Day 37 and tonight I am thinking about our great leader Jacinda Ardern and how she has negotiated a path through a devilish maze of challenges these past weeks, balancing the safety of her people and the protection of our economy, as best she can dealt an impossible situation, with deftness and grace. I am in awe of her. Where global leaders and politicians, some of them almost double her age and with all the privilege and advantage that membership of an exclusive, white male hegemony bestows upon them, have stumbled and side-stepped and delayed, letting their egos get in the way of making sound decision-making and in the process watched death rates soar higher and higher while Jacinda, on the other hand, only in her fortieth year on the planet, has guided us swiftly through a crisis and brought us almost to safety. She is being hailed around the world for her astute leadership, her actions being described as ‘a triumph of science and leadership.’
What is it that makes this woman so seriously good, the new type of leader humanity desperately needs? There are the star qualities; she combines a highly tuned intelligence with an abundance of empathy; there’s her straightforward honest style — people trust her — and superb communication skills which speak to people across socioeconomic groups and prove irresistible. I’m thinking of her daily press conferences which many of us leaned on through alert level 4, and her style. There she spoke with feeling, her message was clear, she encouraged each of us to take responsibility and to work collectively to achieve the goal of virus containment. In photos on the cover of Time magazine, in the Guardian, on Al Jazeera, the pages of Vogue and Mindfood —she’s everywhere — it’s there in her face, a radiance and goodness that shines forth. She is authentic. She is principled and ethical and she walks the talk. Recently, in acknowledgement of the economic pain many New Zealanders are experiencing, the prime minister and her cabinet took a 20% pay cut. Where else in the world would or does that happen?
The other important element in Jacinda’s success is that she hasn’t done this alone. Her ability to work constructively with her own tight cabinet and to listen to, synthesise and act on the advice of a wider task force of advisors and public health officials, has been her strength. In combination with Dr Ashley Bloomfield, director general of health they have made a powerful duo. And also with Grant Robertson, our minister of finance. I remember watching Grant Robertson at the historic television press conference on 24 March when Jacinda announced the plan that would take us into lockdown. As she talked of the hard and uncertain road that lay ahead, of the sacrifices we would all have to make, and of the impact on our economy I saw Grant Robertson gulp and his eyes moisten. He stood staunchly by as she outlined unprecedented plans for freezing New Zealand businesses and it was obvious this economy that had enjoyed healthy surpluses was surely going to take a knock. There was no way we would escape unscathed. Robertson’s expression at that time, of genuine emotion entirely appropriate to the magnitude of what the course of action would trigger was the human response I needed in that moment, watching alone, cut off from my family, feeling afraid. I remember phoning my daughter directly after the screening and that we cried together. I treasure that memory now, not the distress we were feeling but that it was shared and in that way eased a little.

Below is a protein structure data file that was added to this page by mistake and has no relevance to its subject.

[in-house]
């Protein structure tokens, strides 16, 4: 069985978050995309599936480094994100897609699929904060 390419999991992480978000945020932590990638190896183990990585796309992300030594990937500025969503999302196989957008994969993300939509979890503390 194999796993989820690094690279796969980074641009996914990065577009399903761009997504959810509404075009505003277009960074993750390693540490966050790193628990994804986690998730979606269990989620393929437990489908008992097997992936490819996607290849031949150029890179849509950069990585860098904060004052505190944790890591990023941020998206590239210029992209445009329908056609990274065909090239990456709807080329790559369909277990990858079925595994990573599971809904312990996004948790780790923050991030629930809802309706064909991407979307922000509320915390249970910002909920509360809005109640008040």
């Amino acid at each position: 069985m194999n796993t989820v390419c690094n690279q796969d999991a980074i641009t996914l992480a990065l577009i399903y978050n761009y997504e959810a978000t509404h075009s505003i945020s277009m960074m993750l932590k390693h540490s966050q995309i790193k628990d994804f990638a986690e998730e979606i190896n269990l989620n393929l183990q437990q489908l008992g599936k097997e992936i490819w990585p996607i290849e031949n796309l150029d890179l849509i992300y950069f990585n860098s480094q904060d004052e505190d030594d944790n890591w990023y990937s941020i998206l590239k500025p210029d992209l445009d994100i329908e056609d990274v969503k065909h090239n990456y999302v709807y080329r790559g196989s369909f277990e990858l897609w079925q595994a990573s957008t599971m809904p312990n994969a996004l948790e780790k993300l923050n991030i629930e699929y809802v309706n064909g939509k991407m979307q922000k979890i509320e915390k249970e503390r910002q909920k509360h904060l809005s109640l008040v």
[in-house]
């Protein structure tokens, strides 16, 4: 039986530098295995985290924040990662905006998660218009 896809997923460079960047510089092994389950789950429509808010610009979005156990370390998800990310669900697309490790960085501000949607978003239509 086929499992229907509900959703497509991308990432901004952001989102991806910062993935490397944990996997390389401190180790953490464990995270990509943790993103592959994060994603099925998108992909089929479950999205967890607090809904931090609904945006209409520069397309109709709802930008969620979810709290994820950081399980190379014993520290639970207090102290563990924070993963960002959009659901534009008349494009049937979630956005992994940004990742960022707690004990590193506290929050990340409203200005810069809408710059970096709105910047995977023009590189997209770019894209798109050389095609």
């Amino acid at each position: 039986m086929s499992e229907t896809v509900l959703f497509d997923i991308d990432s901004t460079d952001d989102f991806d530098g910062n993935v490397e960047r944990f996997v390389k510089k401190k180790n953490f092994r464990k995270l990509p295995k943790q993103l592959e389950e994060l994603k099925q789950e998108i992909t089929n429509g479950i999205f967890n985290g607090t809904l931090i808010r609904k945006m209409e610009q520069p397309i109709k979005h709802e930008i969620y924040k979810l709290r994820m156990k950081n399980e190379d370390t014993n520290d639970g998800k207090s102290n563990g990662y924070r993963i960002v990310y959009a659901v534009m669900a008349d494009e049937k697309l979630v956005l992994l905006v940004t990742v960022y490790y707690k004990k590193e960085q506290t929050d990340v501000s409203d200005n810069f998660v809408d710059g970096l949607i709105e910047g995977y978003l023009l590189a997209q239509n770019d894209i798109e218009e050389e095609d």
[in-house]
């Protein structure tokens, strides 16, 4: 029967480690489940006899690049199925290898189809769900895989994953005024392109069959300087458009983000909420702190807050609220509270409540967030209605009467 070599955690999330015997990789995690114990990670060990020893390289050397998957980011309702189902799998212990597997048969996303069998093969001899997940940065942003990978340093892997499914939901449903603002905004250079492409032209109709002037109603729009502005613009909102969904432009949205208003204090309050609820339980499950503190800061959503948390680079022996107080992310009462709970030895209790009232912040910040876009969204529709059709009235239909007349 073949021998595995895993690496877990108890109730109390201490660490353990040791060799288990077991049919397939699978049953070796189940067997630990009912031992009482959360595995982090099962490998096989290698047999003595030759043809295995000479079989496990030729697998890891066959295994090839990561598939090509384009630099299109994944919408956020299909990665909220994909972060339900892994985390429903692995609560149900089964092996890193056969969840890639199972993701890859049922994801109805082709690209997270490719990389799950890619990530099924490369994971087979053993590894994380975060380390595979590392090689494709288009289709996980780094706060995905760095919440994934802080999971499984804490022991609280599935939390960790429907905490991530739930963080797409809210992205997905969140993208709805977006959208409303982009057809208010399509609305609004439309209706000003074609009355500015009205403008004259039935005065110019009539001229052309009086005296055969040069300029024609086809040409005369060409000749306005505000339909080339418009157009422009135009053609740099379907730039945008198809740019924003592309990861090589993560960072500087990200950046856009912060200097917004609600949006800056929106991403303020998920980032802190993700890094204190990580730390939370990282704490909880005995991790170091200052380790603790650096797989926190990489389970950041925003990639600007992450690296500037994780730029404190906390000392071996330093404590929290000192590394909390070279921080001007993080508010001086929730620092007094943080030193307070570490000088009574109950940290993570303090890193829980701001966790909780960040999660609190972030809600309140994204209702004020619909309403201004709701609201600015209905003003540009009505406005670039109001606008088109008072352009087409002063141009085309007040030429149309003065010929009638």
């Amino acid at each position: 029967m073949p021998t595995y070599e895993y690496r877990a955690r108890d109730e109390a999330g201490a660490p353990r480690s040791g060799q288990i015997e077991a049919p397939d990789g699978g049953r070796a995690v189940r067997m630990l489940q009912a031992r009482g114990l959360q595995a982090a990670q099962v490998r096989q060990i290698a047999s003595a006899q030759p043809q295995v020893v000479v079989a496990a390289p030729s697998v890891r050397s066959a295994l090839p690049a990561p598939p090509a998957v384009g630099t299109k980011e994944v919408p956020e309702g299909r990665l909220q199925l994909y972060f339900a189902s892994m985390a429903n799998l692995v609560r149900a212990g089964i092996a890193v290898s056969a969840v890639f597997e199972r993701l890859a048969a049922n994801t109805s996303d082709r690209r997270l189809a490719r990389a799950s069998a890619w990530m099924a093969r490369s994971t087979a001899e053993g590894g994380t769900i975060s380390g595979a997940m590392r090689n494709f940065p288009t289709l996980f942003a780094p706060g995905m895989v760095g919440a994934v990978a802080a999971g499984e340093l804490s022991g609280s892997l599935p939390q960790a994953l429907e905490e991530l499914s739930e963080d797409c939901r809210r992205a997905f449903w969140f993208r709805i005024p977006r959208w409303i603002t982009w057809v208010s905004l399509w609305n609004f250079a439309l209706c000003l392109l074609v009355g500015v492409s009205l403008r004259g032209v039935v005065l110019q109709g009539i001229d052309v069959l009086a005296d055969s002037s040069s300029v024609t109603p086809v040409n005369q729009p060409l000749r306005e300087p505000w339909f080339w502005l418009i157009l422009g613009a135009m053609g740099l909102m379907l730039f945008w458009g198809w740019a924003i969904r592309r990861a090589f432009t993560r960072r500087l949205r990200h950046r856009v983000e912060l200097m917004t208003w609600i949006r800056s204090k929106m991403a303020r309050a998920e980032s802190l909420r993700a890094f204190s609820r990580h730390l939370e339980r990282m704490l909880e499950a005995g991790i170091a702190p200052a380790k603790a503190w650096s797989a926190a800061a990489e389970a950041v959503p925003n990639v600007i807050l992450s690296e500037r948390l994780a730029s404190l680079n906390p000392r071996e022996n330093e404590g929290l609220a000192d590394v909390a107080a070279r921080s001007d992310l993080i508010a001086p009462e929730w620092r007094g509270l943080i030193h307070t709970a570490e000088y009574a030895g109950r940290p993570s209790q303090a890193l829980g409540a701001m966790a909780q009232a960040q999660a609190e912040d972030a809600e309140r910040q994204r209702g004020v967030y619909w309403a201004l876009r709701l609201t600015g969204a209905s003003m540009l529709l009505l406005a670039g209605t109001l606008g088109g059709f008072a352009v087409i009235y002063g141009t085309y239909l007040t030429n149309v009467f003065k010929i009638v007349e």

What amazes me though is that still there are the cynics, the misanthropes and the naysayers. Most of them, unsurprisingly, are the white and powerful men in opposition and their female counterparts who, unthinkingly, accept the values of the elite. Others are just mad, bad misogynists who cannot accept that a woman can govern so supremely well. I’ve heard that two men are suing Jacinda for imposing a lockdown, claiming there was no threat, she made up her numbers. It’s more likely they have issues with her being female. In Gerard Otto’s recent post on Facebook ‘Jacinda’s critics need to get real’ he shone a spotlight on the miserly critics who cry she has ‘no substance’. This, even after her ethical and humane handling of the Christchurch mosque massacres, even after her exemplary management of coronavirus, even after she bailed their businesses out, still they cry ‘no substance’ and stoop to pathetic comments about her appearance, her hairstyle, her teeth. There is nothing new in this phenomenon it’s how many a female leader around the world is regularly treated by her critics, who repeatedly demean, discredit and devalue her achievements. I remember meeting a person who did the exact same thing with Helen Clark. Everything was wrong with her because she was a woman — it was her teeth, it was her deep voice insinuating she was lesbian, as though that was a slur against her character, and this from a man with questionable morals and who was, to use his own words, ‘no oil painting.’
I would like to think that the denigrators are in the minority and belong to an outmoded and crumbling edifice that is surely on the way out. Surely. Please. I think the world is ready for the new leadership, one that listens to and connects with the people, one that draws on the skills of professionals and advisors, a warm kind of leadership that is being demonstrated by Jacinda Ardern along with several other female leaders currently guiding their countries through the pandemic — Angela Merkel in Germany, Erna Solberg in Norway, Katrín Jakobsdóttir in Iceland and Silveria Jacobs in the Caribbean nation of Sint Maarten.